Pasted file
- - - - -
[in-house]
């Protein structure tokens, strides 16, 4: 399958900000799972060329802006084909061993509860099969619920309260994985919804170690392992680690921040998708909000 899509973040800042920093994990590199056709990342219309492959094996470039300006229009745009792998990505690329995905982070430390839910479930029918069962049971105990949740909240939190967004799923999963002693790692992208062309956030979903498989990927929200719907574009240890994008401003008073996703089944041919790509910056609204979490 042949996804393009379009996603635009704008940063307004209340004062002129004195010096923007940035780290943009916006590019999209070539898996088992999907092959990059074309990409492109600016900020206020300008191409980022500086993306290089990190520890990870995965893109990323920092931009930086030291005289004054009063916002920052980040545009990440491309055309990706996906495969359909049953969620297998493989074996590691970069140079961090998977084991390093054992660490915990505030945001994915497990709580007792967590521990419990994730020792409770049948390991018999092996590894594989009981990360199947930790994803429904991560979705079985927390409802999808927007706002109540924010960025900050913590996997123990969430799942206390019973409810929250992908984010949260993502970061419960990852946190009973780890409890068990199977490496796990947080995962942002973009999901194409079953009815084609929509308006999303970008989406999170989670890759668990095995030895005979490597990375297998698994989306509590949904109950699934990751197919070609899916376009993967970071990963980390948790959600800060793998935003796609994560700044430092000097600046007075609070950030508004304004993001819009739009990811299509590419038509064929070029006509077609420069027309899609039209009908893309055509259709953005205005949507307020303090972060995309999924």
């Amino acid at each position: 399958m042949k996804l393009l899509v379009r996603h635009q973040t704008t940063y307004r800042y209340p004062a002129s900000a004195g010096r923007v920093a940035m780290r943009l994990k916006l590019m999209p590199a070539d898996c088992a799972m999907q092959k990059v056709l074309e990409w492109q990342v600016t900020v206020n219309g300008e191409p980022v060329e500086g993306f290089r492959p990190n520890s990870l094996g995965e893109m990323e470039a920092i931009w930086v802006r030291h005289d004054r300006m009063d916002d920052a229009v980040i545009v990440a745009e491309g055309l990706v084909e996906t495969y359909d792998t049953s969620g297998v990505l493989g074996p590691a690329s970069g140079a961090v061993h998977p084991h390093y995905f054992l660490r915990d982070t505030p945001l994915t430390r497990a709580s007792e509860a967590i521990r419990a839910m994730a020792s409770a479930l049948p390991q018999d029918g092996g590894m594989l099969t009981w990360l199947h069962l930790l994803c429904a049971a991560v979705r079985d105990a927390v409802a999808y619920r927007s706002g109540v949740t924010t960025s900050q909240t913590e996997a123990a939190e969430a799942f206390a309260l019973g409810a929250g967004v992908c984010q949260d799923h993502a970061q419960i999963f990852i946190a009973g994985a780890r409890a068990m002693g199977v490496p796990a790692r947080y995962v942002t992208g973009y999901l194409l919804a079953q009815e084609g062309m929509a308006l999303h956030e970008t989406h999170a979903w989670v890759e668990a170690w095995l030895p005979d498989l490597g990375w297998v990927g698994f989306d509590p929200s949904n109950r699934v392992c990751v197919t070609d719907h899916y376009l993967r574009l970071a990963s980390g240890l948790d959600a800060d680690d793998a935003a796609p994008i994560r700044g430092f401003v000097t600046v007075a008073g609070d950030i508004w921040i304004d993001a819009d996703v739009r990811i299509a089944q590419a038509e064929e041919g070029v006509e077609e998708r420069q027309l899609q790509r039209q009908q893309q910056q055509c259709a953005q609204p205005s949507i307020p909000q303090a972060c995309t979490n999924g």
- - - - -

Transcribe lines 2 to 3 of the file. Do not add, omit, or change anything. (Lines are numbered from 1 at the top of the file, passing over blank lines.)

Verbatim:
């Protein structure tokens, strides 16, 4: 399958900000799972060329802006084909061993509860099969619920309260994985919804170690392992680690921040998708909000 899509973040800042920093994990590199056709990342219309492959094996470039300006229009745009792998990505690329995905982070430390839910479930029918069962049971105990949740909240939190967004799923999963002693790692992208062309956030979903498989990927929200719907574009240890994008401003008073996703089944041919790509910056609204979490 042949996804393009379009996603635009704008940063307004209340004062002129004195010096923007940035780290943009916006590019999209070539898996088992999907092959990059074309990409492109600016900020206020300008191409980022500086993306290089990190520890990870995965893109990323920092931009930086030291005289004054009063916002920052980040545009990440491309055309990706996906495969359909049953969620297998493989074996590691970069140079961090998977084991390093054992660490915990505030945001994915497990709580007792967590521990419990994730020792409770049948390991018999092996590894594989009981990360199947930790994803429904991560979705079985927390409802999808927007706002109540924010960025900050913590996997123990969430799942206390019973409810929250992908984010949260993502970061419960990852946190009973780890409890068990199977490496796990947080995962942002973009999901194409079953009815084609929509308006999303970008989406999170989670890759668990095995030895005979490597990375297998698994989306509590949904109950699934990751197919070609899916376009993967970071990963980390948790959600800060793998935003796609994560700044430092000097600046007075609070950030508004304004993001819009739009990811299509590419038509064929070029006509077609420069027309899609039209009908893309055509259709953005205005949507307020303090972060995309999924």
């Amino acid at each position: 399958m042949k996804l393009l899509v379009r996603h635009q973040t704008t940063y307004r800042y209340p004062a002129s900000a004195g010096r923007v920093a940035m780290r943009l994990k916006l590019m999209p590199a070539d898996c088992a799972m999907q092959k990059v056709l074309e990409w492109q990342v600016t900020v206020n219309g300008e191409p980022v060329e500086g993306f290089r492959p990190n520890s990870l094996g995965e893109m990323e470039a920092i931009w930086v802006r030291h005289d004054r300006m009063d916002d920052a229009v980040i545009v990440a745009e491309g055309l990706v084909e996906t495969y359909d792998t049953s969620g297998v990505l493989g074996p590691a690329s970069g140079a961090v061993h998977p084991h390093y995905f054992l660490r915990d982070t505030p945001l994915t430390r497990a709580s007792e509860a967590i521990r419990a839910m994730a020792s409770a479930l049948p390991q018999d029918g092996g590894m594989l099969t009981w990360l199947h069962l930790l994803c429904a049971a991560v979705r079985d105990a927390v409802a999808y619920r927007s706002g109540v949740t924010t960025s900050q909240t913590e996997a123990a939190e969430a799942f206390a309260l019973g409810a929250g967004v992908c984010q949260d799923h993502a970061q419960i999963f990852i946190a009973g994985a780890r409890a068990m002693g199977v490496p796990a790692r947080y995962v942002t992208g973009y999901l194409l919804a079953q009815e084609g062309m929509a308006l999303h956030e970008t989406h999170a979903w989670v890759e668990a170690w095995l030895p005979d498989l490597g990375w297998v990927g698994f989306d509590p929200s949904n109950r699934v392992c990751v197919t070609d719907h899916y376009l993967r574009l970071a990963s980390g240890l948790d959600a800060d680690d793998a935003a796609p994008i994560r700044g430092f401003v000097t600046v007075a008073g609070d950030i508004w921040i304004d993001a819009d996703v739009r990811i299509a089944q590419a038509e064929e041919g070029v006509e077609e998708r420069q027309l899609q790509r039209q009908q893309q910056q055509c259709a953005q609204p205005s949507i307020p909000q303090a972060c995309t979490n999924g």